The Lt. Gov's report, which summarized more than 44,000 comments from the tour and online submissions, indicated a majority of attendees in all but a few counties supported legalization of recreational marijuana. A county-by-county breakdown of support and opposition is available, as well as the most common arguments for and against legalization. At the same time, the Governor and Lt. Governor called on the General Assembly to approve legislation that would decriminalize non-violent and small marijuana-related offenses, and to also begin seriously debating and considering the legalization of recreational marijuana. The report also recommends seeking a path to restorative justice through the expungement of past convictions of non-violent and small marijuana-related crimes.

In response to the Lt. Governor's report, Republican leaders in both the House and Senate made it clear that they have no plans to pursue legalization of recreational marijuana, citing ongoing concerns related to the state's opioid epidemic and public safety as well as potential impacts to Pennsylvania's medical marijuana industry.


His administration plans to have the state Board of Pardons expedite applications for pardons from those with low-level marijuana convictions, Gov. Wolf announced on Oct. 3. The plan is consistent with a call to action issued by the Governor and Lt. Governor following the release of a report on a statewide listening tour on legalization of recreational marijuana.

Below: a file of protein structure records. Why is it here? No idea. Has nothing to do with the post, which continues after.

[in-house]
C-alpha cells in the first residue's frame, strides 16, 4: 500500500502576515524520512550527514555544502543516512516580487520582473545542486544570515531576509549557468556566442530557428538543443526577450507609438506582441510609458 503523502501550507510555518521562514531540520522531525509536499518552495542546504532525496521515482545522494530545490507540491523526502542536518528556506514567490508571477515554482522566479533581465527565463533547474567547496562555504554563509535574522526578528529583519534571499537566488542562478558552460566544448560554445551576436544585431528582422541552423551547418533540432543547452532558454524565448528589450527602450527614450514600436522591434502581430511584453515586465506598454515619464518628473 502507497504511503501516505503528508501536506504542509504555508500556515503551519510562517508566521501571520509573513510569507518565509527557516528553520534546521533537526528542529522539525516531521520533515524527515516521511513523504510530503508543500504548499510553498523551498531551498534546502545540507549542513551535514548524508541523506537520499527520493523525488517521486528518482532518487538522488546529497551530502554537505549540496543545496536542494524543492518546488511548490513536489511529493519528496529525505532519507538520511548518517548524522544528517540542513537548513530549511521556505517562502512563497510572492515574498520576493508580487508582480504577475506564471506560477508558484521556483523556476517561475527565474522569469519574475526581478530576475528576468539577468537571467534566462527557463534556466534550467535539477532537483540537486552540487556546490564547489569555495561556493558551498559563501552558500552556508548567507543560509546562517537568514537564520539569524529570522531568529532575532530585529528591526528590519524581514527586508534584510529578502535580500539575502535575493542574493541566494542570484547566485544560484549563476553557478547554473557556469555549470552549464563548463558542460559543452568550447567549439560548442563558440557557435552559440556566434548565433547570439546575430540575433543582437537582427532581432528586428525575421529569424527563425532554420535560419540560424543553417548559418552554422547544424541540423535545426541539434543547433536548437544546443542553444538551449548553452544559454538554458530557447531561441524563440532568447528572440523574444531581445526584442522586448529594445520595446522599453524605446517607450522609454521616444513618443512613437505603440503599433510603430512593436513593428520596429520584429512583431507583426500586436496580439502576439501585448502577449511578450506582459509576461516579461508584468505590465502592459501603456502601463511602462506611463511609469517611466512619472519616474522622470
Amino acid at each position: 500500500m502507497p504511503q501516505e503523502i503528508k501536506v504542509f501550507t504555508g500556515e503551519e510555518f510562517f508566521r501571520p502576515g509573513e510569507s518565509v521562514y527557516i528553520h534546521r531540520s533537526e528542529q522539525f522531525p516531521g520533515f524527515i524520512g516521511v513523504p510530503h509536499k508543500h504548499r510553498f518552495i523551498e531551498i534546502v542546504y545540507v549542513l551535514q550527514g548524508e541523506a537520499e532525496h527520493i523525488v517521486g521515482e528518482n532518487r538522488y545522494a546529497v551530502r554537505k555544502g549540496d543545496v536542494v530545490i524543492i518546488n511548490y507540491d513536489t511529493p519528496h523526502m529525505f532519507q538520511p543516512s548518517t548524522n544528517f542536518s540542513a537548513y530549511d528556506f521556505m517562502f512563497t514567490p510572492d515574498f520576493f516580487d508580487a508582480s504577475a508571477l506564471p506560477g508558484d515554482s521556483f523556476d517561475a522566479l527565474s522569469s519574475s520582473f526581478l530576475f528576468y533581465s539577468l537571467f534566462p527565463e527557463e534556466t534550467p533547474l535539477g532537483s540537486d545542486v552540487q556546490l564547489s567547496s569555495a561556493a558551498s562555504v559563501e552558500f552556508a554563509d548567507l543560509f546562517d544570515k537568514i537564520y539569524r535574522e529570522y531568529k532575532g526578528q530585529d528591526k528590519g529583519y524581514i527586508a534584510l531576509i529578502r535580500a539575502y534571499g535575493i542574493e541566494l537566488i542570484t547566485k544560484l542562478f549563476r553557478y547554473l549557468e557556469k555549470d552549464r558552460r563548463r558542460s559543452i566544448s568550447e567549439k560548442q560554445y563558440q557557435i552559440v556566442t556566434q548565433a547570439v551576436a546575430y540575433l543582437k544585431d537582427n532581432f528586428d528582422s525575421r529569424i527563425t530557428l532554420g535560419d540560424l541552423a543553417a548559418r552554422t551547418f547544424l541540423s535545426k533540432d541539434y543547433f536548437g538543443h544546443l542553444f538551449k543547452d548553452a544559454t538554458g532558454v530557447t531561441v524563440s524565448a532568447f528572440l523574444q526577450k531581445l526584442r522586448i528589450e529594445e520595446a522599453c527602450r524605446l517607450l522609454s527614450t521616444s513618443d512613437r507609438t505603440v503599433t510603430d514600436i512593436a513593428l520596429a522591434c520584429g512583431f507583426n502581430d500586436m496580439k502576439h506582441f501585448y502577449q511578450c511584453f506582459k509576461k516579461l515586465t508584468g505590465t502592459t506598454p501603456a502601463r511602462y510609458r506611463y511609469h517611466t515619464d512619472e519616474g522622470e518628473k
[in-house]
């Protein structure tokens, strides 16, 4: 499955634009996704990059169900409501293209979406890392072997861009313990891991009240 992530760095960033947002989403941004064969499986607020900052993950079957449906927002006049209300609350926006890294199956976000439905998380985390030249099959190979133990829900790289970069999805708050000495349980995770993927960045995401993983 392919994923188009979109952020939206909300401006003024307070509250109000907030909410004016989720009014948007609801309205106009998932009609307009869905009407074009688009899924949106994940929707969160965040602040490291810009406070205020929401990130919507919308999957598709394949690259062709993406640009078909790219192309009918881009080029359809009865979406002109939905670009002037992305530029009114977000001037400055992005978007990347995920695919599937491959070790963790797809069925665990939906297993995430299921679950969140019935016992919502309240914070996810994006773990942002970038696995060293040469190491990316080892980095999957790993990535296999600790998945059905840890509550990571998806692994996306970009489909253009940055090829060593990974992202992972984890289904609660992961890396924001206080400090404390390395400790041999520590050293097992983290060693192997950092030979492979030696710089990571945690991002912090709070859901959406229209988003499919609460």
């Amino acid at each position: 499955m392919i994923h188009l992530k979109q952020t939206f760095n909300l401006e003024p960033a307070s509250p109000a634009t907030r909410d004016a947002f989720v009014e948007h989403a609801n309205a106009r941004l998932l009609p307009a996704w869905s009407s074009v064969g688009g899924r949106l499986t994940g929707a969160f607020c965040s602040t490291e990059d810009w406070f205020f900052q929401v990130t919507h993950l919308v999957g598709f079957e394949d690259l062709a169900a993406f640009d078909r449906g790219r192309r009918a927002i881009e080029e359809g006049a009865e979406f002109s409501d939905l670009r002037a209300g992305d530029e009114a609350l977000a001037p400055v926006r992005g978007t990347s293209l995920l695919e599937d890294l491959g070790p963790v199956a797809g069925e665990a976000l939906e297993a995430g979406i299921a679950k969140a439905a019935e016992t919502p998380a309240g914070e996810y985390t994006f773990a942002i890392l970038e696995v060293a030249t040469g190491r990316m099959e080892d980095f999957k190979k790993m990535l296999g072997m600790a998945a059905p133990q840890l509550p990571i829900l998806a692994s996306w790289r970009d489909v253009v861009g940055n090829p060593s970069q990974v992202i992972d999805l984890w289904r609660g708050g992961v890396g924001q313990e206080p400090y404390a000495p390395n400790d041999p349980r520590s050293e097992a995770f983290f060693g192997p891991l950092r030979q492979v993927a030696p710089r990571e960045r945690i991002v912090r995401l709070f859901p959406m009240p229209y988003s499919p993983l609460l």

State Board of Pardons Secretary Brandon Flood said that offenses eligible for an expedited review will include possession of a small amount of marijuana for personal use or with the intent to distribute, as well as distribution of a small amount (but not for sale). In addition, the eligibility list includes paraphernalia-related offenses, criminal conspiracy and other convictions relating to a marijuana-specific conviction the Secretary deems appropriate for expedited review, as well as felony convictions for the possession of marijuana. Flood reiterated that the Board of Pardons must still vote to approve or deny any application it receives through the expedited process.